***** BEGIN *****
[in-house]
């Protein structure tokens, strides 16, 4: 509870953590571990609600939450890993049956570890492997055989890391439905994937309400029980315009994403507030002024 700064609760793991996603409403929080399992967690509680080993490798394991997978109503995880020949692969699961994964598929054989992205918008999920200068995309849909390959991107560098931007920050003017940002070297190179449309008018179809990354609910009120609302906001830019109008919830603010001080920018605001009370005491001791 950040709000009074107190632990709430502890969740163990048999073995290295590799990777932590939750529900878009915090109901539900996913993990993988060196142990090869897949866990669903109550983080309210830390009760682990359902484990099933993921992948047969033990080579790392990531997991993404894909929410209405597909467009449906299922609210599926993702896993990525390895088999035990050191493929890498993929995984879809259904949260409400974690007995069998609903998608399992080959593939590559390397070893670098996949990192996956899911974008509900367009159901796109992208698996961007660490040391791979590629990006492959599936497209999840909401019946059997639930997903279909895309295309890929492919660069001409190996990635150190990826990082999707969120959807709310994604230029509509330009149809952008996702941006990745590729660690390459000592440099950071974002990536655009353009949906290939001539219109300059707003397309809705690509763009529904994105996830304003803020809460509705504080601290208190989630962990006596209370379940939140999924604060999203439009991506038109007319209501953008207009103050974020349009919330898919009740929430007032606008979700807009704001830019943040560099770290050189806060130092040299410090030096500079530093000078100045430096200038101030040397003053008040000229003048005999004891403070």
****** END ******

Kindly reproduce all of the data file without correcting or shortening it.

[in-house]
């Protein structure tokens, strides 16, 4: 509870953590571990609600939450890993049956570890492997055989890391439905994937309400029980315009994403507030002024 700064609760793991996603409403929080399992967690509680080993490798394991997978109503995880020949692969699961994964598929054989992205918008999920200068995309849909390959991107560098931007920050003017940002070297190179449309008018179809990354609910009120609302906001830019109008919830603010001080920018605001009370005491001791 950040709000009074107190632990709430502890969740163990048999073995290295590799990777932590939750529900878009915090109901539900996913993990993988060196142990090869897949866990669903109550983080309210830390009760682990359902484990099933993921992948047969033990080579790392990531997991993404894909929410209405597909467009449906299922609210599926993702896993990525390895088999035990050191493929890498993929995984879809259904949260409400974690007995069998609903998608399992080959593939590559390397070893670098996949990192996956899911974008509900367009159901796109992208698996961007660490040391791979590629990006492959599936497209999840909401019946059997639930997903279909895309295309890929492919660069001409190996990635150190990826990082999707969120959807709310994604230029509509330009149809952008996702941006990745590729660690390459000592440099950071974002990536655009353009949906290939001539219109300059707003397309809705690509763009529904994105996830304003803020809460509705504080601290208190989630962990006596209370379940939140999924604060999203439009991506038109007319209501953008207009103050974020349009919330898919009740929430007032606008979700807009704001830019943040560099770290050189806060130092040299410090030096500079530093000078100045430096200038101030040397003053008040000229003048005999004891403070």